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Attorney General Andy Beshear issued a Military Consumer Month Alert this week to help stop veteran imposter scammers.

Throughout the year, and with an expanded focus during July, Beshear’s office works to reverse statistics reported in an AARP study that found veterans are more likely to be targeted by scammers and twice as likely to fall victim to fraud when compared to nonveterans.

This year, Beshear’s office has received more than 20 scam complaints from veterans in 18 counties including, Fayette, Franklin, Hardin, Jefferson, Kenton, Madison and Ohio counties.

Beshear said the lowest-of-the-low are scammers who pretend to be veterans or military personnel in order to steal from Kentuckians and veterans who have served their country.

“It is despicable that con artists specifically target those who have sacrificed so much for our country,” Beshear said. “My office is issuing an alert because we want to make sure our veterans, active duty service members and their families have the resources they need to avoid these imposter scams.”

According to the Federal Trade Commission (FTC) imposter scams are the number one type of scam reported across the U.S. and in Kentucky in 2018 and so far this year. The top veteran-specific imposter scams Beshear is warning Kentuckians about include:

Charitable Donation Imposters

Scam: Con artists lie and claim to be veterans or service members collecting charitable donations to support other veterans and veteran causes.

Tip: Verify charities before making donations and never send cash, wire money, pay in gift cards or use other untraceable methods of payment. Donors who are not familiar with a charitable organization can verify official organizations on CharityNavigator.org.

U.S. Soldier Impersonation

Scam: When a scammer pretends to be a U.S. soldier and claims they need financial help or are looking to sell goods or services for a cheap price. The con artist may even go as far as opening up fake social media accounts and using stolen names and photos of real U.S. soldiers.

Tip: Soldiers should search social media sites to see if scammers are using their information. Soldiers should also conduct a Google image search of their social media profile pictures and, if necessary, follow online U.S. Army tips on how to report and stop fake profiles.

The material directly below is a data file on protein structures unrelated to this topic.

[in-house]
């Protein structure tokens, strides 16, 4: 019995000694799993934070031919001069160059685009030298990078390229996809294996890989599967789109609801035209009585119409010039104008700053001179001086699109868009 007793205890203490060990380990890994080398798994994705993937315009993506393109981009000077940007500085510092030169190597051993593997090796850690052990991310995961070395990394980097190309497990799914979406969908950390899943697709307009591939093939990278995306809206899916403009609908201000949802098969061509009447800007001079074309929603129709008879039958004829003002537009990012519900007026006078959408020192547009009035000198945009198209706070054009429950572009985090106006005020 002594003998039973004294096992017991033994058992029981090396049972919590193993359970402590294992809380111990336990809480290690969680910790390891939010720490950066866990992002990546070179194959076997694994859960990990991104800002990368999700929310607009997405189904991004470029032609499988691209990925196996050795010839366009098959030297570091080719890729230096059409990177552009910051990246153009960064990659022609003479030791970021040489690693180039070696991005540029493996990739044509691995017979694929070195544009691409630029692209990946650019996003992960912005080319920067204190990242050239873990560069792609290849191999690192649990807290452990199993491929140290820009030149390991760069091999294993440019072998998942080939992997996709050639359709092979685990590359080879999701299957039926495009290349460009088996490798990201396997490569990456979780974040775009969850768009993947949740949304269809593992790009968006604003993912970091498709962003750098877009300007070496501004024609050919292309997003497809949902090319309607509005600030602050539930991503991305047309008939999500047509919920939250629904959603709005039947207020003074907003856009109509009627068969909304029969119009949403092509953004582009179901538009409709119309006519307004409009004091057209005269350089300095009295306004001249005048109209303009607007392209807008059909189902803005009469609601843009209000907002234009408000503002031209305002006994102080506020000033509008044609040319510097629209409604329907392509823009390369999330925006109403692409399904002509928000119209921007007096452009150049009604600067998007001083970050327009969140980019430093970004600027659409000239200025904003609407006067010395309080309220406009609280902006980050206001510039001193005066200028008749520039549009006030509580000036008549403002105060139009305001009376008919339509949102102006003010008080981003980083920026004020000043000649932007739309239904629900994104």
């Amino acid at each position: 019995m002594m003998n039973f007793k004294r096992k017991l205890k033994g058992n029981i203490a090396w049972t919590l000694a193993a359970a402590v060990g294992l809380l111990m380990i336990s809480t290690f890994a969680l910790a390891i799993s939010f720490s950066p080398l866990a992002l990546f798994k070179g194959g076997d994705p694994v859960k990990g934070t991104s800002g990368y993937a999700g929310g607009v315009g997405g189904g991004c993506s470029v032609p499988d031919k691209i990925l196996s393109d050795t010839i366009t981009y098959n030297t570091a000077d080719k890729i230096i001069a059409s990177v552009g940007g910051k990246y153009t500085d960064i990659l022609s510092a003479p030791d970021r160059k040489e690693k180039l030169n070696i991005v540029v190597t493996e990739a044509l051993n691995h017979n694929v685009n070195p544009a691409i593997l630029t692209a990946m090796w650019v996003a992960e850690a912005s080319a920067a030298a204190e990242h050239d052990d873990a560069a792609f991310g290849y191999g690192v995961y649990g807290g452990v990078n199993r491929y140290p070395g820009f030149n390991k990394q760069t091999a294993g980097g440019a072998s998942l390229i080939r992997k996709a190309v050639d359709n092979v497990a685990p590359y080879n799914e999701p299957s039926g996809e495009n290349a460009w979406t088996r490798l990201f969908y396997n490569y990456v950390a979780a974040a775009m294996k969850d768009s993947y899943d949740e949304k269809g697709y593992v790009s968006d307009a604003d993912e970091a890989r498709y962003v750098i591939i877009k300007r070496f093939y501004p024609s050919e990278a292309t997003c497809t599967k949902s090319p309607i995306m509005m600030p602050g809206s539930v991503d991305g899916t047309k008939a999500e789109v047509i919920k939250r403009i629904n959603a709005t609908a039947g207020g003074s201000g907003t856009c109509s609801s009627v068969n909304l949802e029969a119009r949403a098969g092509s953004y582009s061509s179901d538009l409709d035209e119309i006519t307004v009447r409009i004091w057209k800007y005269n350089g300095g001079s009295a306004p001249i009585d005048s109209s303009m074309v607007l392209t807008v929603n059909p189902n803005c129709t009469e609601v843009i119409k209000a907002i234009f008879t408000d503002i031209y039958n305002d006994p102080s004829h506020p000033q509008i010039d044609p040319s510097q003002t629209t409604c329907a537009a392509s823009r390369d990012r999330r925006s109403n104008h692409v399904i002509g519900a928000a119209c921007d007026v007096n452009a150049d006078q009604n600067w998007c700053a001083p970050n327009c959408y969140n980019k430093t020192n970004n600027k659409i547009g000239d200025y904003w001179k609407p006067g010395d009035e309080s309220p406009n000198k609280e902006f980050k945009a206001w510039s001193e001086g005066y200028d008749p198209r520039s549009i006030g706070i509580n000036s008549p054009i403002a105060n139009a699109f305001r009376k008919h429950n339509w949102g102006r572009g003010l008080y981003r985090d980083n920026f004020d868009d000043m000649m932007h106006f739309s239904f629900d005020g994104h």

U.S. Department of Veterans Affairs (VA) Imposters

Scam: A call, email or social media communication from someone claiming to be an employee of the VA. The scammer may pretend they need to update military records or offer special programs, services or discounts.

Tip: If you did not initiate contact with the VA and suddenly receive a call, email or text from someone saying they are a VA employee, it is most likely a scam. Independently verify and contact the actual VA and never provide personal, medical or financial information to an untrusted caller.

Beshear asks Kentuckians to report scams to his office by filing an online consumer complaint. The AG’s Office of Senior Protection also provides mediation services and assistance to anyone who falls victim to a scam.

Online resources provided by Beshear’s office include a website dedicated to protections for military personnel, and includes a Consumer Protection Guide for Military Service Members. The FTC provides comprehensive information to protect veterans from identity theft at IdentityTheft.gov.

Veterans can now also take advantage of the FTC’s new Free Electronic Credit Monitoring for Active Duty Military Rule, which implements a 2018 law that requires the nationwide consumer reporting agencies to provide free electronic credit monitoring services for active duty military consumers.

Beshear encourages veterans to take advantage of the free monitoring service to help them stay ahead of scammers and be more aware of any suspicious or fraudulent credit activity.

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